SACE’s final brief in the 15th VCM, beginning on page 14, lists excerpts of PSC Advisory Staff testimony extending back to the 6th VCM in August 2012 that highlighted the ongoing, systemic problems with the Vogtle project, including PSC Staff’s accurate prediction of schedule delays. This excerpt for instance, highlights Staff’s opinion that achieving the 45-month commercial operation dates (CODs) is unlikely:
“The Contractor will have to complete construction at much higher monthly rates than were achieved in 2016 in order to meet current CODs. For the Project to meet the current forecast CODs, the amount of construction work required to be completed each month increases in each subsequent month through September 2017 to a rate over three times the amount that has ever been achieved to date on this Project.”
“Given the lack of productivity improvement and the many unknowns that lie ahead for the Vogtle and Summer projects – full project costs, accurate completion schedules and what entity, if any, is actually going to come in and continue building the reactors makes it pretty clear that stopping the forced draining of customers’ wallets has to occur,” said Sara Barczak, SACE’s high risk energy choices program director. “And for any utilities that somehow still have new nuclear power aspirations, the public and their regulators need to demand cancellation of those proposals. Not another dollar should be spent. A very costly door has closed on the so-called nuclear renaissance.”
All four AP1000 reactor projects were to be commercially operational by April 1, 2017. Originally Vogtle reactor Unit 3 and V.C. Summer Unit 2 were scheduled to come online April 1, 2016 and Vogtle Unit 4 and V.C. Summer Unit 3 one year later. Revised schedules recently provided to the utilities from Westinghouse estimated Vogtle Unit 3 as December 2019 and September 2020 for Unit 4. V.C. Summer Unit 2 was revised to April 2020 and Unit 3 to December 2020.
However, the Georgia PSC-approved settlement from December 2016 refers to the whole Vogtle Project commercial operation as December 31, 2020, which represents a 45-month delay. Georgia Power customers are already paying more than 9.7 percent on their monthly bills in Nuclear Construction Cost Recovery (NCCR) costs and over $1.8 billion in pre-collected financing costs have been charged to ratepayers due to anti-consumer state legislation passed in 2009 to incentivize building new reactors. The original approximately $14.1 billion Vogtle project is now estimated to cost well over $20 billion. Georgia Power is 45.7 percent owner in the project (remaining utility partners are Oglethorpe Power (30 percent), MEAG (22.7 percent) and the City of Dalton (1.6 percent)).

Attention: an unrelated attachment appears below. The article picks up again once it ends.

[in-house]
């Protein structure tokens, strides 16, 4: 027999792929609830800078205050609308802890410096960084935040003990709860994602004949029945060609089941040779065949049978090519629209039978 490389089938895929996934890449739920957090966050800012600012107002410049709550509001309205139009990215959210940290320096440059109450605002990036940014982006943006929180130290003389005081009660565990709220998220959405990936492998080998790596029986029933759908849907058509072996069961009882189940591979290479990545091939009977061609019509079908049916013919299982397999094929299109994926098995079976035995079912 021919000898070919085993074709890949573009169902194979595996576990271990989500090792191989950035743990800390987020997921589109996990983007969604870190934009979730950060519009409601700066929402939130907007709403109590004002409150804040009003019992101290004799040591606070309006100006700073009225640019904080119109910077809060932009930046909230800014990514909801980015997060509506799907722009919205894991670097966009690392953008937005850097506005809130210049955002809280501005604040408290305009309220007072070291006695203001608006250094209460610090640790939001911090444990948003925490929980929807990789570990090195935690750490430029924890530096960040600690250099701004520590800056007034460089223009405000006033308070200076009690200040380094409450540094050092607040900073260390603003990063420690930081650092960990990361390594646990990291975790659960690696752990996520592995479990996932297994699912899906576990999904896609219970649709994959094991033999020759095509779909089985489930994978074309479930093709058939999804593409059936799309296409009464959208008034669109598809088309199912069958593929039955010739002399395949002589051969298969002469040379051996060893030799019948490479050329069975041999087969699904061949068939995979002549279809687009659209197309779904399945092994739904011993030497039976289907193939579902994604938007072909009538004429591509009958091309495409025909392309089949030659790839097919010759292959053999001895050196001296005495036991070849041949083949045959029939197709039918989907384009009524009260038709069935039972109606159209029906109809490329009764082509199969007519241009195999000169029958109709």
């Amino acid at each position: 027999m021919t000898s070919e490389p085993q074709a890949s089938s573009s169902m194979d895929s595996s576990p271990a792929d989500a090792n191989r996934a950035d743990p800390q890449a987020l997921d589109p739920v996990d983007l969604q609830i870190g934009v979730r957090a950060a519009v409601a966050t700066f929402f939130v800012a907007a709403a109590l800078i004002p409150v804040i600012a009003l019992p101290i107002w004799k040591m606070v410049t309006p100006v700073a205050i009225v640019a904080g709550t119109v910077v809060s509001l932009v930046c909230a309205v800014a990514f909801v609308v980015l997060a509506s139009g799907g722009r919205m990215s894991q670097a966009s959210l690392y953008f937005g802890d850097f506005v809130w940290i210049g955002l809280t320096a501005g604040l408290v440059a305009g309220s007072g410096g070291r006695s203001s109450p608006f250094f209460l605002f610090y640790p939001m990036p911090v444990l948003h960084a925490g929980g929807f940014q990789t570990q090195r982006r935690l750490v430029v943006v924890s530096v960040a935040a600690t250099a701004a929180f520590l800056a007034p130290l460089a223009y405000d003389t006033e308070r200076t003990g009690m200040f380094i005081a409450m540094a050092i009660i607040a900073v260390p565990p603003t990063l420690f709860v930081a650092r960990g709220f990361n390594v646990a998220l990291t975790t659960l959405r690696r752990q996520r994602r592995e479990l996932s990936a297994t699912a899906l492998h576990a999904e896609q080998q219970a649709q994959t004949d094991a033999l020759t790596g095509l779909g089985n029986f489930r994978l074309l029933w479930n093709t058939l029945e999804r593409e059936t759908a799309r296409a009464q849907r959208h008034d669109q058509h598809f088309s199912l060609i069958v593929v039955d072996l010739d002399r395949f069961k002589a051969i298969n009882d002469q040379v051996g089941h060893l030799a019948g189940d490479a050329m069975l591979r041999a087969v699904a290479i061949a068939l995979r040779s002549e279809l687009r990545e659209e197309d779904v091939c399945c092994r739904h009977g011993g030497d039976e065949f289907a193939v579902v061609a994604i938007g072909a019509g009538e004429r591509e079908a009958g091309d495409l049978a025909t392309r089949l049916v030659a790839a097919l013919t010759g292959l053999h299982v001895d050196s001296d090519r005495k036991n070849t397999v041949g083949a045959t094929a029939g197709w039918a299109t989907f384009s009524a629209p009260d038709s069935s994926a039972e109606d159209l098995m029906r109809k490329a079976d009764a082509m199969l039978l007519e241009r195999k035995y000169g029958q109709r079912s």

Find more information about Plant Vogtle’s expansion go here. Southern Company’s fourth-quarter 2016 earnings report on February 22, 2017 mentioned the Toshiba situation; a more extensive overview of the Toshiba financial crisis was provided by SCANA in their earnings report on February 16, 2017 and SCANA will host a New Nuclear Project Analyst Call at 3 pm ET today.
V.C. Summer’s owners are SCANA’s SCE&G at 55 percent and Santee Cooper at 45 percent and the project has experienced a 21 percent cost increase. According to the South Carolina Office of Regulatory Staff, “SCE&G’s residential customers, served on Rate 8, using 1,000 kWh are currently paying an average of $147.53 per month. Of that amount, $27.03 or 18.32 percent of the bill is attributable to the Base Load Review Act.” An emergency request for hearing was filed with the South Carolina PSC on March 27, 2017 by SCE&G customer Tom Clements and a docket has been created.